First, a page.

Looking for “Who am I”

Vipassana is a kind of meditation which requires the practitioners highly concentrated from within in order to observe the body, sense and mind in its actual state. Through the personal experience, one can understand deeply everything is impermanent, but constantly create, transform & pass away.

Body, sense & mind
During Vipassana, many practitioners can see from within that the body, sense and mind are inter-communicating endlessly. For example, a mosquito bite (body) correlated to itchy feeling and create a sense of disgust (sense), and then one found ‘my skin got bite so I feel itchy and disgust” (mind).
Thus, the mind actually being affected by a variety of experience. Sometimes we might think the emergence of an idea is an isolated incident, but after further observation, one can find in fact any thoughts or ideas related to past experiences entangled with each other.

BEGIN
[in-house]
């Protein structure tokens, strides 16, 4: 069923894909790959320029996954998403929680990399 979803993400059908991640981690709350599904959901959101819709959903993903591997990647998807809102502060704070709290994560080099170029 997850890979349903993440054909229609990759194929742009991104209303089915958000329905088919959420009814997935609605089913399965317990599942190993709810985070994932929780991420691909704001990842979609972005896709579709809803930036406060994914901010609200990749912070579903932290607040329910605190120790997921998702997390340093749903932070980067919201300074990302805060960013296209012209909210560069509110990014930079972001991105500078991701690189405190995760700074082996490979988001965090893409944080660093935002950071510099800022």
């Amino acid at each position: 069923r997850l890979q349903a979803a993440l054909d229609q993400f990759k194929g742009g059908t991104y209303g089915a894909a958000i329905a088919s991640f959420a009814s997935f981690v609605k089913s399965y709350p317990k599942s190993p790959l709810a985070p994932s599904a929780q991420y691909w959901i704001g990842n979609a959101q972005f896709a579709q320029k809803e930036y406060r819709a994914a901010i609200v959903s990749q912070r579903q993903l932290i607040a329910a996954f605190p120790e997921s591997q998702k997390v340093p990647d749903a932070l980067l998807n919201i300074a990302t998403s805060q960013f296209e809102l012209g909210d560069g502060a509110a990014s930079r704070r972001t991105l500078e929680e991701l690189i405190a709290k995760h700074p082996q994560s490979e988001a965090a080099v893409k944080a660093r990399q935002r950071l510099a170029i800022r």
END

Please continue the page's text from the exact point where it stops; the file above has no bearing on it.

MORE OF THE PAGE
I observe therefore I am (or I am not)
Since thought is not an isolated incident, the idea of Descartes’ “cogito ergo sum” cannot be established. Then what can represent “I”?
In accordance with the method of Vipassana practice, the “I” could finally no longer in the superposition state. The situation is like the theory of Schrödinger’s Cat: When the cat stays in a closed box among the observer, one can know the cat is alive (“I am”) or dead (“I am not”) only by opening the box.

My box is not yet open, however during the seeking process, there are many doubts have been resolved. A Chinese idiom says “To travel a thousand miles beats reading a thousand books”. Vipassana is a journey of a life seeker, which no one can get the essence from any book. Fortunately, there are Vipassana centers all over the world, and all the first comers can experience it for free, are you ready?

Information: www.dhamma.org